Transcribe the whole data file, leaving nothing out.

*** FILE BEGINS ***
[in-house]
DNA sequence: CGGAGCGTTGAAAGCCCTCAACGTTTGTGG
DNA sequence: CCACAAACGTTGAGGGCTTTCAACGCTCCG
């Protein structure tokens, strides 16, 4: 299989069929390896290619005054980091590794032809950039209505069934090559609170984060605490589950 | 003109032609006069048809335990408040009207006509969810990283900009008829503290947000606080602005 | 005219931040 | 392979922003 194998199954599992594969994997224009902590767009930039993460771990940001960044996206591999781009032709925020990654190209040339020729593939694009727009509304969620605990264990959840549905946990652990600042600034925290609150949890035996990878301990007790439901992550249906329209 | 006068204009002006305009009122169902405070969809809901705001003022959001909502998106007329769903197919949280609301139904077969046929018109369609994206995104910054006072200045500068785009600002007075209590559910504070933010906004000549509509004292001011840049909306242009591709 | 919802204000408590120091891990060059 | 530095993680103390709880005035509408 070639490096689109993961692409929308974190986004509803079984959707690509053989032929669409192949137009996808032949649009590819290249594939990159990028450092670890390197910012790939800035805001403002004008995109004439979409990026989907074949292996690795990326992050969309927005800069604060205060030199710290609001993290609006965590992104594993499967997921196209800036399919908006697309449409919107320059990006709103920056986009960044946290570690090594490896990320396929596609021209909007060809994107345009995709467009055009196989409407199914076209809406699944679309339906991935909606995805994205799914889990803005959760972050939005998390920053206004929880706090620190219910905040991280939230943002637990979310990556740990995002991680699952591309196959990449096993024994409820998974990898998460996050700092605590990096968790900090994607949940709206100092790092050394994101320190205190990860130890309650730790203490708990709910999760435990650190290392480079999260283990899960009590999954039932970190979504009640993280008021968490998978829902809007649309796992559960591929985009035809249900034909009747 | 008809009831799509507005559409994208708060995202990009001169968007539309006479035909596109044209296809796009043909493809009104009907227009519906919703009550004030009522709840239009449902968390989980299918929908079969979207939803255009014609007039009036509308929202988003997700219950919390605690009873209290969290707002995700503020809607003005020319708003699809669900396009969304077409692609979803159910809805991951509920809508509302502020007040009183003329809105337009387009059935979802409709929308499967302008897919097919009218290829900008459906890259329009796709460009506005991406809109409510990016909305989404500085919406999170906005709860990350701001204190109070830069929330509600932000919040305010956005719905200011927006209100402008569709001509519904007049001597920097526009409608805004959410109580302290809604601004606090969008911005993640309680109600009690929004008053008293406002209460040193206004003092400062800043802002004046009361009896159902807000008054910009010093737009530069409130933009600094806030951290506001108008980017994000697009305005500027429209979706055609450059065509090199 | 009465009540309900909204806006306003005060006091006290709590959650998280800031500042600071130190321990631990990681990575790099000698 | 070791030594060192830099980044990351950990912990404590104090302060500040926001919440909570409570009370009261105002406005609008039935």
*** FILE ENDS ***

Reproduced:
[in-house]
DNA sequence: CGGAGCGTTGAAAGCCCTCAACGTTTGTGG
DNA sequence: CCACAAACGTTGAGGGCTTTCAACGCTCCG
């Protein structure tokens, strides 16, 4: 299989069929390896290619005054980091590794032809950039209505069934090559609170984060605490589950 | 003109032609006069048809335990408040009207006509969810990283900009008829503290947000606080602005 | 005219931040 | 392979922003 194998199954599992594969994997224009902590767009930039993460771990940001960044996206591999781009032709925020990654190209040339020729593939694009727009509304969620605990264990959840549905946990652990600042600034925290609150949890035996990878301990007790439901992550249906329209 | 006068204009002006305009009122169902405070969809809901705001003022959001909502998106007329769903197919949280609301139904077969046929018109369609994206995104910054006072200045500068785009600002007075209590559910504070933010906004000549509509004292001011840049909306242009591709 | 919802204000408590120091891990060059 | 530095993680103390709880005035509408 070639490096689109993961692409929308974190986004509803079984959707690509053989032929669409192949137009996808032949649009590819290249594939990159990028450092670890390197910012790939800035805001403002004008995109004439979409990026989907074949292996690795990326992050969309927005800069604060205060030199710290609001993290609006965590992104594993499967997921196209800036399919908006697309449409919107320059990006709103920056986009960044946290570690090594490896990320396929596609021209909007060809994107345009995709467009055009196989409407199914076209809406699944679309339906991935909606995805994205799914889990803005959760972050939005998390920053206004929880706090620190219910905040991280939230943002637990979310990556740990995002991680699952591309196959990449096993024994409820998974990898998460996050700092605590990096968790900090994607949940709206100092790092050394994101320190205190990860130890309650730790203490708990709910999760435990650190290392480079999260283990899960009590999954039932970190979504009640993280008021968490998978829902809007649309796992559960591929985009035809249900034909009747 | 008809009831799509507005559409994208708060995202990009001169968007539309006479035909596109044209296809796009043909493809009104009907227009519906919703009550004030009522709840239009449902968390989980299918929908079969979207939803255009014609007039009036509308929202988003997700219950919390605690009873209290969290707002995700503020809607003005020319708003699809669900396009969304077409692609979803159910809805991951509920809508509302502020007040009183003329809105337009387009059935979802409709929308499967302008897919097919009218290829900008459906890259329009796709460009506005991406809109409510990016909305989404500085919406999170906005709860990350701001204190109070830069929330509600932000919040305010956005719905200011927006209100402008569709001509519904007049001597920097526009409608805004959410109580302290809604601004606090969008911005993640309680109600009690929004008053008293406002209460040193206004003092400062800043802002004046009361009896159902807000008054910009010093737009530069409130933009600094806030951290506001108008980017994000697009305005500027429209979706055609450059065509090199 | 009465009540309900909204806006306003005060006091006290709590959650998280800031500042600071130190321990631990990681990575790099000698 | 070791030594060192830099980044990351950990912990404590104090302060500040926001919440909570409570009370009261105002406005609008039935």